Date of Award
Doctor of Philosophy (PhD)
Women's proportional representation in university Computer Science (CS) programs in Canada has been declining. This study set out to (1) provide a clear picture of the recent research into women and computing education and work; (2) develop a model based on past research and the theoretical perspectives of dual-systems theory, social closure, and social control; (3) assess the impact of social controls on women's education and work choices through interviews with computer workers; and (4) compare the trends in computer education and work over time. This study finds support for theories of social closure and control: interviews show that, over time, factors vary in their influences on women's computing career choices. The increasing status of computing work, the broadening applications of computing, the growing shortage of workers, and the narrow entry into CS affect beliefs about computing. Respondents' belief in myths that computing careers involve very little human interaction, and that women lack the kind of curiosity required of a computer scientist, stopped many from entering CS. The encouragement of mathematics teachers, and gaining computer-related experiences positively influence women to study computing. The alternative route to computing through a non-technical job shows that gaining computer experience even in the workplace can influence women making career choices. Women's proportions are increasing in non-university computer education as women's proportions in CS have been declining. Women taking alternative routes to computing careers tend to work in the less technical occupations, and are segregated by sex within high technology industries. They are more likely to work part-time, are clustered in lower paying specialties, and earn less income than men. The income gap is small and narrowing for women with high computer skills. Despite the benefits of high skill computer work, women are increasingly preparing themselves for medium and lower skill computing work through non-university education.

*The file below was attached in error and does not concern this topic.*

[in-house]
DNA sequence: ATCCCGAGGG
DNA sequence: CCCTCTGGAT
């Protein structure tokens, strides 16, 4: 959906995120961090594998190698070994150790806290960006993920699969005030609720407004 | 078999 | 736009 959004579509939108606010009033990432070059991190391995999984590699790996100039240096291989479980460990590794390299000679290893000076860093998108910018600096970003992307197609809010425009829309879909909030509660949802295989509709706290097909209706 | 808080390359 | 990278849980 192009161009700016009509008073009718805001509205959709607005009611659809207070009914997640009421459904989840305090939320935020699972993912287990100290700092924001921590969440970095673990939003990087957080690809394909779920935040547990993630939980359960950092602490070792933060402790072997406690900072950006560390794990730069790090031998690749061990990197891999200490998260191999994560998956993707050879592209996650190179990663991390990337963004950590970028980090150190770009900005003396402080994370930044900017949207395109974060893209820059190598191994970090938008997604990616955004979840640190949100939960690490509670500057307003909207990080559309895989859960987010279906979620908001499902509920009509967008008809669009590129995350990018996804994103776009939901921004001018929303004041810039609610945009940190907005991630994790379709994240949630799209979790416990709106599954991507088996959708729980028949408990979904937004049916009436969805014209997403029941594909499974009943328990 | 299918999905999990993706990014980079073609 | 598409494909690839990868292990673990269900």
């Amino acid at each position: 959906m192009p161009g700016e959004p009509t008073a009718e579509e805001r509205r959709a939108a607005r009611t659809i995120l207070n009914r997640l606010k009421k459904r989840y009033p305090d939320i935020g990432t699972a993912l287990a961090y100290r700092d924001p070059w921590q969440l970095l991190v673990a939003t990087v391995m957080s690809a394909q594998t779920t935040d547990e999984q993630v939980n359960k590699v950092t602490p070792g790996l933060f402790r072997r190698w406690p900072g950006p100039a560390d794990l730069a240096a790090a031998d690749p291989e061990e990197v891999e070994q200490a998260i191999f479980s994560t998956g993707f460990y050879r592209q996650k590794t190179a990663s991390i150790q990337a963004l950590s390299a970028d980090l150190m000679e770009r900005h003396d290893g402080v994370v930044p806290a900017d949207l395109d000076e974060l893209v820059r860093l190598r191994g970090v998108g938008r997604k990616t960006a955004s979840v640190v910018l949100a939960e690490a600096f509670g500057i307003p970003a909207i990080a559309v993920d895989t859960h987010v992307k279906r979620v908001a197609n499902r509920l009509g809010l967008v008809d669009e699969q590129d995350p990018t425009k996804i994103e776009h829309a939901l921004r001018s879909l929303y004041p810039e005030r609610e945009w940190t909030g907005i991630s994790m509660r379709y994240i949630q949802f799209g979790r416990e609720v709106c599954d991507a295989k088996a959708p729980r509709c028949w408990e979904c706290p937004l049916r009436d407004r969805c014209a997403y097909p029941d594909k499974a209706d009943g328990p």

Dryburgh, Heather, "Women and computer science: Alternative routes to computing careers" (2000). Open Access Dissertations and Theses. Paper 2669.